Cyberwarfare / Nation-State Attacks , Fraud Management & Cybercrime , Social Engineering

Lazarus Group Targets Microsoft IIS Servers

North Korean Group Uses Watering Hole Techniques to Access, Distribute Malware
Lazarus Group Targets Microsoft IIS Servers

The highly active, North Korea-linked Lazarus Group is targeting unpatched Microsoft Internet Information Services servers to escalate privileges and distribute malware.

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The advanced persistent threat group compromised and modified the content of South Korean websites to perform watering hole techniques on the sites' visitors and trick them into downloading the malware, according to security researchers.

IIS is a Microsoft web server that runs on the Windows operating system for exchanging static and dynamic web content with internet users. IIS is used to host, deploy and manage web applications.

Researchers at AhnLab Security Emergency Response Center said that attackers had been exploiting a vulnerable version of INISAFE CrossWeb EX V6, which is a software program used for electronic financial transactions and financial security certification in the public sector.

INISAFE is a Web EX client popular in South Korea and developed by Initech. It is used by various companies and individuals for internet banking, according to the researchers.

The attackers compromised the unnamed South Korean website that was using a vulnerable version of INISAFE CrossWeb EX V6.

The threat actor then attempted to install malware SCSKAppLink.dll in the infected system through INISAFE vulnerability attacks. The download line for the malware was an IIS web server that had been hacked by Lazarus Group.

"While the Initech vulnerability has already been patched, vulnerability attacks against systems that have not yet been patched still continue to this day," the researchers said.

"This signifies that the threat actor attacked and gained control over IIS web servers before using these as servers for distributing malware," the researchers said. "The 'malware' was previously identified as a downloader malware that executes additional malware strains from an external source. It can install malware types designated by the attacker in the system to gain control," the report says.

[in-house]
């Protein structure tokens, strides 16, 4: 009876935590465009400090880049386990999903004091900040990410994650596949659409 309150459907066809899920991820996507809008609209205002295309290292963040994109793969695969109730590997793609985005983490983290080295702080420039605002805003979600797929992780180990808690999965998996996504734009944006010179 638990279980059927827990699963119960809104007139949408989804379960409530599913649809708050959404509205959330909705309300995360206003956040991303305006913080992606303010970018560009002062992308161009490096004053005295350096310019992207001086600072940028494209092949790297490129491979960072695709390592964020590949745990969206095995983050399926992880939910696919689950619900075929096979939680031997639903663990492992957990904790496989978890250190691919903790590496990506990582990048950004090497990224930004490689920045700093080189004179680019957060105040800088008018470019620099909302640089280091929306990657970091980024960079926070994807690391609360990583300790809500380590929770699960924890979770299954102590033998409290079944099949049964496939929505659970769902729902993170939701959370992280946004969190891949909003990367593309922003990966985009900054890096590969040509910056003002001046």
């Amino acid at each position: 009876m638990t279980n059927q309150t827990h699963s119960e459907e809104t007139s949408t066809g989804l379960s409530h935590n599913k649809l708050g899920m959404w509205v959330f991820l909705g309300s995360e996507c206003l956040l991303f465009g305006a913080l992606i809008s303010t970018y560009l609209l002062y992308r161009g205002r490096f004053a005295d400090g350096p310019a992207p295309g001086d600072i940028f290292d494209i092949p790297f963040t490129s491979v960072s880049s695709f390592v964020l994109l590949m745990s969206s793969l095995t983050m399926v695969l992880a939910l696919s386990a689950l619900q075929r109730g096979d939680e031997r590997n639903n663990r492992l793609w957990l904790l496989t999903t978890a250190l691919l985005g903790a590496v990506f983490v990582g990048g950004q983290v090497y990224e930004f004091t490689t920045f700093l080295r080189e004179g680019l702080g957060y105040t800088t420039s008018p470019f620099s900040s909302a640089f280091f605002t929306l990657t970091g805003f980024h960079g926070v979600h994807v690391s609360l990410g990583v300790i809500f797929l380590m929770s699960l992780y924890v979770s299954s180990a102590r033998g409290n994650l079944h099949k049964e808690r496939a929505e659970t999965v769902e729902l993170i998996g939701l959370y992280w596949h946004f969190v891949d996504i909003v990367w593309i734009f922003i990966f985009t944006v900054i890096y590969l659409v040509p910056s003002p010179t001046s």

This is not the first instance of attackers using IIS. The hacking group Cranefly or UNC3524 has abused this service to deliver an undocumented dropper used to install a new backdoor and other tools.

That group used a new backdoor called Danfuan, which uses a dropper called Geppei, according to researchers at Symantec (see: Espionage Hackers Use Microsoft IIS to Plant Malware).

Lazarus Group has targeted Microsoft IIS servers earlier. In May, attackers used poorly managed servers as the initial access point and used RDP for lateral movement after the internal reconnaissance process.

Installing JuicyPotato in Latest Attack

To escalate privilege in the latest attack, Lazarus Group uses JuicyPotato privilege escalation malware. The w3wp.exe process generates usopriv.exe, which is the JuicyPotato malware packed with Themida. The Potato malware strains are responsible for privilege escalation.

The malware execute a loader in a DLL format to decrypt the file name of the data to be used and obtains the string, which is the name of the data file.

"While the files in these paths have not been procured as of yet, it could be identified through the loader malware routine that this malware type is a loader that decrypts encrypted data files and executes them in the memory area," the researchers said.

The Lazarus group is known for using a loader malware and an encrypted data file together. The process also involves a loader in the PE format finding a data file in a certain path. The malware strains used by Lazarus are mostly "downloaders that download additional malware types or backdoors that can receive commands from the threat actor to perform malicious behaviors," the researchers said.


About the Author

Prajeet Nair

Prajeet Nair

Assistant Editor, Global News Desk, ISMG

Nair previously worked at TechCircle, IDG, Times Group and other publications, where he reported on developments in enterprise technology, digital transformation and other issues.




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